By Cedrick Frazier, staff attorney, and David Aron, general counsel
For at least 50 years, higher education institutions throughout the United States have used various forms of affirmative action in their admissions policies. At their core, these policies allow college admissions officers to give an applicant additional points if their race or ethnicity has been historically underrepresented in the school’s student body compared to their numbers in society at large.
In its June decision in Students for Fair Admissions, the U.S. Supreme Court struck down affirmative action programs at Harvard University and the University of North Carolina, holding that consideration of race as a factor in college admissions violates the Fourteenth Amendment of the Constitution. The court held that the affirmative action policies at issue were unconstitutional because they “lack sufficiently focused and measurable objectives warranting the use of race, unavoidably employ race in a negative manner, involve racial stereotyping, and lack meaningful end points.” However, admissions programs may still consider individual statements from applicants about how race affected their life, “be it through discrimination, inspiration, or otherwise.”
Comparing the court’s majority opinion with the dissents reveals a striking divide among the justices, not only in how they interpret the Fourteenth Amendment, but also in their willingness to acknowledge the role that race plays in shaping identity and opportunity in the United States. Unfortunately, Chief Justice John Roberts and the five other conservative justices who joined his majority opinion give short shrift to the historical legacy of racial oppression in this country as well as modern-day disparities in educational opportunity, which educators observe every day in our public schools.
Chief Justice Roberts’ majority opinion concludes, “Many universities…have concluded, wrongly, that the touchstone of an individual’s identity is not challenges bested, skills built, or lessons learned but the color of their skin. Our constitutional history does not tolerate that choice.” This statement is both factually incorrect and breathtakingly naïve. Affirmative action programs, including those of Harvard and UNC, have never treated race as the deciding factor in a student’s admission, and none of the evidence in this case supports such a claim. Moreover, this quote ignores the grim reality that race continues to play a profound role in shaping educational opportunity in the United States.
In their dissenting opinions, Justices Sonia Sotomayor and Ketanji Brown Jackson—the first Latina and African American female justices appointed to the Supreme Court—highlight the many fallacies underlying the majority opinion. Justice Jackson writes, “Our country has never been colorblind. Given the lengthy history of state-sponsored race-based preferences in America, to say that anyone is now victimized if a college considers whether that legacy of discrimination has unequally advantaged its applicants fails to acknowledge the well-documented ‘intergenerational transmission of inequality’ that still plagues our citizenry.”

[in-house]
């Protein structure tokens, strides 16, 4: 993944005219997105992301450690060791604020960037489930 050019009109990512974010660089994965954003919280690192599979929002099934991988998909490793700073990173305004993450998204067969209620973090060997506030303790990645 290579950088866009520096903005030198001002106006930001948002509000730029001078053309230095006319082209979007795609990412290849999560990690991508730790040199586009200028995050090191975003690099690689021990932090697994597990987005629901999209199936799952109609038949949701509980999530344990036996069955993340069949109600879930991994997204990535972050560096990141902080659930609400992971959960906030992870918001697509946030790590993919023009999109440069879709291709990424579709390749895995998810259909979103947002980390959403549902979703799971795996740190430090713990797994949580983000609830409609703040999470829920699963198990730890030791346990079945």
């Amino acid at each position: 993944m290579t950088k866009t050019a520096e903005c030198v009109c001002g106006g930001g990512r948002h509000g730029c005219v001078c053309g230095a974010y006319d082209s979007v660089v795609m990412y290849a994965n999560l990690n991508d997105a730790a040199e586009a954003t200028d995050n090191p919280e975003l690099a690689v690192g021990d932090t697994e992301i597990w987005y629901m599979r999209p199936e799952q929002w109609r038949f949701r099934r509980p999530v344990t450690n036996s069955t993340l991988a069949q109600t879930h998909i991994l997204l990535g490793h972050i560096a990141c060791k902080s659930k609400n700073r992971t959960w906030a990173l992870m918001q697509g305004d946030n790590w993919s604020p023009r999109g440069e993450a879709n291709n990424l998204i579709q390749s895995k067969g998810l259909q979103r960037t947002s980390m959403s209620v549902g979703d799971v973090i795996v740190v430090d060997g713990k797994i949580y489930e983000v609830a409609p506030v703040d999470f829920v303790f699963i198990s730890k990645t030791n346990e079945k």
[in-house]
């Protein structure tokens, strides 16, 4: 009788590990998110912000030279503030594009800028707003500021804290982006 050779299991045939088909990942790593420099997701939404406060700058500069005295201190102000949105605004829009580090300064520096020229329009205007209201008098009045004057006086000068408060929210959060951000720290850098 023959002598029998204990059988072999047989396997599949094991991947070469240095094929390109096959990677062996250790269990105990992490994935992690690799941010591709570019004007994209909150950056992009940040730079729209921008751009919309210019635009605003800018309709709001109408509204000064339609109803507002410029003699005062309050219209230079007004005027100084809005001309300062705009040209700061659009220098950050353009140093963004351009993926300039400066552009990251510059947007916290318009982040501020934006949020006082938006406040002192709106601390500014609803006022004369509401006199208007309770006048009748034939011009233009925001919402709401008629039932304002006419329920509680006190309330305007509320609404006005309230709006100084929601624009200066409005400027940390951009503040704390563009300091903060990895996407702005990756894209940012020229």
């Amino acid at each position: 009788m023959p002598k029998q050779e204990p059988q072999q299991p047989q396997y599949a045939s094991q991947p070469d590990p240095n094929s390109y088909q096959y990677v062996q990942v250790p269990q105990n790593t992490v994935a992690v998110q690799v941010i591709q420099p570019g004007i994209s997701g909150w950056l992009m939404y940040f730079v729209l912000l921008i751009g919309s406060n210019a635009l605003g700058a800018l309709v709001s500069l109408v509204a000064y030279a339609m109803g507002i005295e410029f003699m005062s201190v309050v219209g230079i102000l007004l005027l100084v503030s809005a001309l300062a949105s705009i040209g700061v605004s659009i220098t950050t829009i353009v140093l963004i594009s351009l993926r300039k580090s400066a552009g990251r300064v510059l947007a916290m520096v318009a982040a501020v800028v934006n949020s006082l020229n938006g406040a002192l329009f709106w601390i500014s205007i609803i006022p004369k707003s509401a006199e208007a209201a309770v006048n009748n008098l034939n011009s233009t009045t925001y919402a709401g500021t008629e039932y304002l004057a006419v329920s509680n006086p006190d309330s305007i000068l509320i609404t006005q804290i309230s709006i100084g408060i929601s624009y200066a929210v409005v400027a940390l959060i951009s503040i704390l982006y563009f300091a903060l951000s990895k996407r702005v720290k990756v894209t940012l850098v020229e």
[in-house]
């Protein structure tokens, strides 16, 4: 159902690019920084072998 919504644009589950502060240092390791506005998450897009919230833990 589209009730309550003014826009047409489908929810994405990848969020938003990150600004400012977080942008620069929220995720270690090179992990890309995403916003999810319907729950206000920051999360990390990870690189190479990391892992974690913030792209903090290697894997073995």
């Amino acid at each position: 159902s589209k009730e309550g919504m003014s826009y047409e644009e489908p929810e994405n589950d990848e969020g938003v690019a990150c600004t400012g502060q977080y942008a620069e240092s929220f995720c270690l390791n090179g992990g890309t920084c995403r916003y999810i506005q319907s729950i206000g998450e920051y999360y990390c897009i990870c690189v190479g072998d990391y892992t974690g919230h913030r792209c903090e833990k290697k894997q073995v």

Justice Sotomayor cites a number of sobering statistics to demonstrate the impact of racial inequality on educational opportunity that continues in the present day. She notes, “underrepresented minority students are more likely to live in poverty and attend schools with a high concentration of poverty. When combined with residential segregation and school funding systems that rely heavily on local property taxes, this leads to racial minority students attending schools with fewer resources.”
While the majority refuses to acknowledge the depths of systemic racism within our institutions, Justices Jackson and Sotomayor are keenly aware of them, in part because they have witnessed them in their own lives. Justice Jackson writes, “Gulf-sized race-based gaps exist with respect to the health, wealth, and well-being of American citizens. They were created in the distant past, but have indisputably been passed down to the present day through the generations. Every moment these gaps persist is a moment in which this great country falls short of actualizing one of its foundational principles—the ‘self-evident’ truth that all of us are created equal.”
Justice Sotomayor aptly reminds us that “racial inequality will persist so long as it is ignored.” Although she was not in the majority, we can and should still heed her words by refusing to ignore racial inequality when we see it in our schools. When we see policies or practices that have disparate racial impacts, we should call them out and work to change them. When we see students with tremendous potential, but who lack the resources, networks or self-confidence to see a post-secondary degree or certification in their future, we should go out of our way to eliminate those barriers.
Although this is a majority decision from our Supreme Court, it is drafted from a perspective closely aligned with the drafters of the original constitution. Thus, it is sadly and tragically misaligned with the intent of the Fourteenth Amendment, which sought to protect and ensure that the newly freed people and their descendants would be included equally and equitably in the prosperity of the nation made possible by their unpaid labor. Therefore, it is imperative that this decision not be the final word on how educational institutions address racism in our society. It certainly should not stop educators or their unions from working to make our schools places where students from all racial and cultural backgrounds are seen, valued and have a fair opportunity to thrive.